Disaster and the State

13 05 2013

Category; LawMediaPolitics

© Munir Uz Zaman/AFP/Getty

A terrible industrial disaster in Bangladesh, a building full of workshops collapses leaving more than a thousand dead (click here), and our first reaction in developed economies is to question our responsibilities as consumers and whether we should boycott the western companies who have clothing made there (click here).

It’s an example of the fact we seem to have forgotten what the state is for.

Read the rest of this entry »

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Don’t Blame Starbucks

20 10 2012

Category; Finance, Law, Media, Politics

Schiuma

It’s easy to get worked into a schiuma by the revelation that Starbucks hasn’t managed to pay any corporation tax in the UK since 2009 – click here for report. Big turnover is, apparently, eaten away by expensive licensing royalties to an overseas subsidiary (Holland) of the Starbucks parent company, expensive beans bought from another overseas subsidiary (Switzerland) and then roasted by yet another overseas subsidiary (Holland).

Politicians and journalists are gleefully calling for a boycott of the company that doesn’t ‘pay it’s share’see here and here. But it’s very simple. Read the rest of this entry »





Deconstructing Harry

25 08 2012

Category: Law, Media, Privacy

Same guy, different set of photos

In allowing himself to be photographed, naked, or as they’d say in Nevada, butt naked, in the high-roller suite of a Las Vegas casino, with an equally naked young woman, or as they’d say in Nevada, a hottie, whose acquaintance could be measured more in minutes than hours, Prince Harry, or as they’d say in Windsor, His Royal Highness Prince Henry Charles Albert David of Wales, has proven himself the heir to his great great great grandfather Edward VII (click here), and a bit of an idiot.

But should the newspapers be publishing those photos? The short answer is;  yeah, why not?

Of course, that’s not to say they needed to be published, it’s just seriously; why not? Read the rest of this entry »





Many Enemies

12 01 2012

Category; Middle East, Media

King Abdullah of Saudi Arabia

There has been fevered discussion about who was responsible for the killing of an Iranian nuclear engineer this week; click here for a news report, or click here, or click here or here.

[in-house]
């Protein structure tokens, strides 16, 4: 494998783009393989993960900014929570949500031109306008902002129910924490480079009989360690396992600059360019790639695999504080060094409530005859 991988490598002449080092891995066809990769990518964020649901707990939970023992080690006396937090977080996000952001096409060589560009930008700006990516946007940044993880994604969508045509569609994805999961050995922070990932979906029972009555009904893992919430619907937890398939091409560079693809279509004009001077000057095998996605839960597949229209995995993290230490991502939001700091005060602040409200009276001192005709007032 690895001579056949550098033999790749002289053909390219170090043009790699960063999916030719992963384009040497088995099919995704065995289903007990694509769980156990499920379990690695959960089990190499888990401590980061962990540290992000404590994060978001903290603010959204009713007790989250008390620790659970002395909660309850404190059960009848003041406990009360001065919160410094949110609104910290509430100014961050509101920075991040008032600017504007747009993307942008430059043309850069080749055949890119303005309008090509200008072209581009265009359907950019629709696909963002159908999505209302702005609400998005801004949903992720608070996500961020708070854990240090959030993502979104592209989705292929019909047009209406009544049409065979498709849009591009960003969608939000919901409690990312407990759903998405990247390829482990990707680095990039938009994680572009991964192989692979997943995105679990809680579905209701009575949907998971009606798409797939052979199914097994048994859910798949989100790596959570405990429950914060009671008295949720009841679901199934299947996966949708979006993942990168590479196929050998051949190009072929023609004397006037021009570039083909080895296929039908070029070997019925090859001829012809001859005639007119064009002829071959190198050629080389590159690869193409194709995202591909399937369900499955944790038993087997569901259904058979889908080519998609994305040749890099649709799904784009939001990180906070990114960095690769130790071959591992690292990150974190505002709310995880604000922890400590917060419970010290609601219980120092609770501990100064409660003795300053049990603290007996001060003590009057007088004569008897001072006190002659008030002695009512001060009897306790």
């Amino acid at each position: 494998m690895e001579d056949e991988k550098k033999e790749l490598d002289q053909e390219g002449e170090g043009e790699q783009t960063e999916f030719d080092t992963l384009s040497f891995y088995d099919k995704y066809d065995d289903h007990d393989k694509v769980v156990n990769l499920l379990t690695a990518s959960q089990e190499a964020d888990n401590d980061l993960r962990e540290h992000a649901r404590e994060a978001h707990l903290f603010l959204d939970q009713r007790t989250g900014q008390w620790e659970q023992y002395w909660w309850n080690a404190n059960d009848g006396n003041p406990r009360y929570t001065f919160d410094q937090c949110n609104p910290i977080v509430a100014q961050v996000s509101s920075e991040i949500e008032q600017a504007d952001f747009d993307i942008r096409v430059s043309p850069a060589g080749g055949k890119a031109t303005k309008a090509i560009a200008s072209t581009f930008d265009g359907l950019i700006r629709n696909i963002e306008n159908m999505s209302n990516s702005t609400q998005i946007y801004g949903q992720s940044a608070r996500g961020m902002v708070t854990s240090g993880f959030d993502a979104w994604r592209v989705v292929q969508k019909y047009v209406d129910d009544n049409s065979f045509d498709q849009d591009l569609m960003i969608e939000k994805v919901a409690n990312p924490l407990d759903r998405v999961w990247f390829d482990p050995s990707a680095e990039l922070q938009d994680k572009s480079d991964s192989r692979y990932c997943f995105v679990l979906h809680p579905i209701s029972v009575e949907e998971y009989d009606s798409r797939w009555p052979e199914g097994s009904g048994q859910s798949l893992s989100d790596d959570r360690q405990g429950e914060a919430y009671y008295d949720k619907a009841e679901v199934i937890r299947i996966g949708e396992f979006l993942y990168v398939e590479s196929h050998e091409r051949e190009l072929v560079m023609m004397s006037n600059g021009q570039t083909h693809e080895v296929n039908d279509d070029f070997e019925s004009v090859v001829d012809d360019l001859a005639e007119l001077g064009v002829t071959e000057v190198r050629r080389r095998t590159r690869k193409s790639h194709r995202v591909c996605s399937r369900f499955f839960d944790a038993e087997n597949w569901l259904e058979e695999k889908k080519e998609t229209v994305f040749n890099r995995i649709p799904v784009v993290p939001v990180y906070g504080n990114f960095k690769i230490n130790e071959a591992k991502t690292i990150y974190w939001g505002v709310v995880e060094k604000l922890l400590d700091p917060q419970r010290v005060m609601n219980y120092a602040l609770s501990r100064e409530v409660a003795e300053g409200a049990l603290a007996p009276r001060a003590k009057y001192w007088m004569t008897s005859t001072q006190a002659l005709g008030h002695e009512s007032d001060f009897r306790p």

I say discussion, but actually everything I have read has assumed that Israel was involved; the only point of discussion is whether America was involved too. That’s lazy journalism; I cannot work out why no-one has mentioned another player in the region – Saudi Arabia.

There are at least three reasons why they should have joined Israel and America in the list of possibles: Read the rest of this entry »





Myths, Mummies and Nonsense

9 08 2011

Category; Literature, Middle East, Politics

Professor Roger Luckhurst

For academics to lure media interest their theories need to be catchy and controversial. Radio 3 had a discussion recently on the dangers that arise when academics appear on the media.

Roger Luckhurst is a good example of what can happen to scholarship when the media calls. He’s Professor in Modern and Contemporary Literature at Birkbeck, University of London. See here for biography. The media calls him, a lot, and he has a theory that’s leakier than a wedding marquee on an August Bank Holiday. Read the rest of this entry »





Why Not?

14 07 2011

Category; Politics, Media

“Why Not?”

That was the question asked by the charity fundraiser (or chugger) for Save the Children as I walked past today, with a shake of the head and a weak smile.

Why not? Well, four reasons: 

First; do no evil

The man from Save the Children had the bad luck to collar me just as I’m reading a shocking analysis of the work of international aid agencies.

Linda Polman’s book ‘War Games’ (click here for details) catalogues how international aid agencies actually do much harm. How the work to save and improve lives actually, in many situations, does exactly the opposite. Read the rest of this entry »





Oh George…

22 06 2011

Category; Media, Middle East, Politics

George Galloway gave a straight answer to a straight question yesterday.

OK, he didn’t give the straight answer straight away; he blustered, he railed, he orated. Then he gave a straight answer.

Problem is, the answer he gave, the definitive and certain answer; it wasn’t true. And demonstrably wasn’t true.  Read the rest of this entry »